Excellent thought experiment: If assailant followed Coelho's advice and followed his dream than the boy would not have any treasure. So, then, maybe it's not about following a dream so much as following it faster than the next guy. Because as is repeated many times in this tale, all things are written by the same hand. Which opens another problem. If assailant pursued his treasure, than boy would have to be assailant, because the one hand writing would need someone to fill that part in Spain. This therefore ultimately leads us to another conundrum. If everyone followed the lead of the hero, then the hero could not succeed. Where then is the wisdom in a tale that relies on the ignorance and violence of others? Or is that the wisdom, that the world is full of ignorance and violence? If so, then who couldn't write this story? Maybe that is what he meant by saying that the most important text is only a few lines that can be written on a single emerald tablet. Those lines are: "The world is full of ignorance and violence. You can't change that, so profit from it."
All the symptoms one needs to see to diagnose the problems we face in this world dealing with each other and our finite resources is evidenced in the popularity of this book. People generally don't know what is good for them. The Alchemist is like bubblegum, the whole world loves it, but can most certainly do without it, and could never survive on it. And while everyone's skipping around chewing on their candy sweet literate and popping little pink bubbles, their intellectual teeth are rotting right out of their heads....more
Tinkers is one of the finest books written in years. Compact and complicated and stunningly beautiful. There are times where Harding accomplishes in oTinkers is one of the finest books written in years. Compact and complicated and stunningly beautiful. There are times where Harding accomplishes in one page-long paragraph what another author would in a chapter. Imagine if your grandfather gave you a silver pocket watch, heavy with history, and then you opened up the back and saw the many intricate, precision cogs and sprockets and coils that all worked in unfailing accord and within breathless tolerances of one another to mark the time. Tinkers is a time machine that destroys the tyranny of time itself, with gorgeous consequences. ...more
Colony collapse! Like one of the bees scientist cut open to diagnose, when I first opened Coupland’s specimen, all I saw was blackness. Everything wasColony collapse! Like one of the bees scientist cut open to diagnose, when I first opened Coupland’s specimen, all I saw was blackness. Everything was the matter with it. I thought surely it was dead. But i found some sentences so ugly with truth I had to continue my observation. Art imitates life, and life art. Generation A is diseased and broken and often not worth saving. But then it was so sad and bitter and grievously wronged, i had to take pity, and hope for it to recover. It most certainly did. With at first painful little breaths and then spirited convulsions of defiance and soon full blown strides of hilarious determination. Ultimately, the story grew some make-do wings and flew. With luck, it will sting a few others, too. It’ll be worth the pain. ...more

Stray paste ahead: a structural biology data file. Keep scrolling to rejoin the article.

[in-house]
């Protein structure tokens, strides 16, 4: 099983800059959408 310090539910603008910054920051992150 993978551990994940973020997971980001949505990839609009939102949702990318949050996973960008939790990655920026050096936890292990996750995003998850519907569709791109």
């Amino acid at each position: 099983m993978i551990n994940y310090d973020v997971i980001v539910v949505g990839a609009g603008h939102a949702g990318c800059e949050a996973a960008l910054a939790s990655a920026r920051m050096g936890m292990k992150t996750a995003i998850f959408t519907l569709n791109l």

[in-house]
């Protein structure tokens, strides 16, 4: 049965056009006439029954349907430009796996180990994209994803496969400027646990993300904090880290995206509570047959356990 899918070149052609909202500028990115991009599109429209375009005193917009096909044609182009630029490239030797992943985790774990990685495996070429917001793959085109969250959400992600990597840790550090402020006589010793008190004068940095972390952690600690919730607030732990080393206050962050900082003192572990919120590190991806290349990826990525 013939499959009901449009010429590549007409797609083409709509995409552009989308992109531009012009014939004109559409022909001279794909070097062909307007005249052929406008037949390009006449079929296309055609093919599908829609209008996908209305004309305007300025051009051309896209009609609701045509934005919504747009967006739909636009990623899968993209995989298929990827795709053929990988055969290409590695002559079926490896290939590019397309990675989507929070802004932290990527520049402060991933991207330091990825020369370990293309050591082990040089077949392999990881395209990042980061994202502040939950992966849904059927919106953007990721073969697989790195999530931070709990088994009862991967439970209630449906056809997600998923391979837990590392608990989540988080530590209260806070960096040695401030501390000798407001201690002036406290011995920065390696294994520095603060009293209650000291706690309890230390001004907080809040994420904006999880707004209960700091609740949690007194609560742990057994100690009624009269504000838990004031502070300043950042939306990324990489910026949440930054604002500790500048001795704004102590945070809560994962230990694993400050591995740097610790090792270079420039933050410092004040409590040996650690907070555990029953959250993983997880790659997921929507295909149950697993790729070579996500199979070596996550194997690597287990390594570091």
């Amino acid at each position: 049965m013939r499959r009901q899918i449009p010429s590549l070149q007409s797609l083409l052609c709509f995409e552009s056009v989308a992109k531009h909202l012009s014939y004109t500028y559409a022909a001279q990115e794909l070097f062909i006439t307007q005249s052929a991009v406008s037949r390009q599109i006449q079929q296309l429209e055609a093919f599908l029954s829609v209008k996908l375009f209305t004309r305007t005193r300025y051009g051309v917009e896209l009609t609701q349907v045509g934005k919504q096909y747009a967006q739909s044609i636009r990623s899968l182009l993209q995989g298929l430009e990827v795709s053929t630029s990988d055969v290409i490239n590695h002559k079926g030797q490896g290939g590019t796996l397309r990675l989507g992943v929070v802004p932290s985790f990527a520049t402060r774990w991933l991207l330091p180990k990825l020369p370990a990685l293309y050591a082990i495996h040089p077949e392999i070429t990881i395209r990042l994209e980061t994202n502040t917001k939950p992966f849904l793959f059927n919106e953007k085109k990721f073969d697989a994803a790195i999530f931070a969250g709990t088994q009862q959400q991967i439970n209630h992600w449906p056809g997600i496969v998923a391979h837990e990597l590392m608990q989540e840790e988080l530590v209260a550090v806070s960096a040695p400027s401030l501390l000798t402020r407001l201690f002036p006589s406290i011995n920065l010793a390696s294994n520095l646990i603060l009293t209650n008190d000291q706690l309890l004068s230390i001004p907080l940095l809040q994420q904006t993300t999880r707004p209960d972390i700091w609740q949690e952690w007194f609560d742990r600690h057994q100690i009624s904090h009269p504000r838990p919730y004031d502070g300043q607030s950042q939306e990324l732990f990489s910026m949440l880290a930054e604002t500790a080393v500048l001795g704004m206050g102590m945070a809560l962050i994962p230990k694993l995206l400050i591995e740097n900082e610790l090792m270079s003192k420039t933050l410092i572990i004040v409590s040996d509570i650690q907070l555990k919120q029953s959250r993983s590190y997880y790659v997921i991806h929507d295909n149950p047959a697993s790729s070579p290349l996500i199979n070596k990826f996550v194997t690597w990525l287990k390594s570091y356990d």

I think what with the title, I truly expected to have my pants dazzled off. I was satisfied with the work, but far from a great show. A good show, mayI think what with the title, I truly expected to have my pants dazzled off. I was satisfied with the work, but far from a great show. A good show, maybe, and certainly worth reading....more
"Desire is a strange attractor. Your longing warps the arch of the world's emergent truth." I shouldn't even bother to write anything more. It's all s"Desire is a strange attractor. Your longing warps the arch of the world's emergent truth." I shouldn't even bother to write anything more. It's all said in those two lines. Taylor can certainly write with great skill. It isn't often that writer's his age fill a book with as many quotables. And he's efficient, he's thrown one rock and bagged both philosophy and literature for dinner. Or dumpster diving. Regardless of my own politi-socio leanings, this was for me a worth-while thought-experiement on the attraction and distraction of anarchy. ...more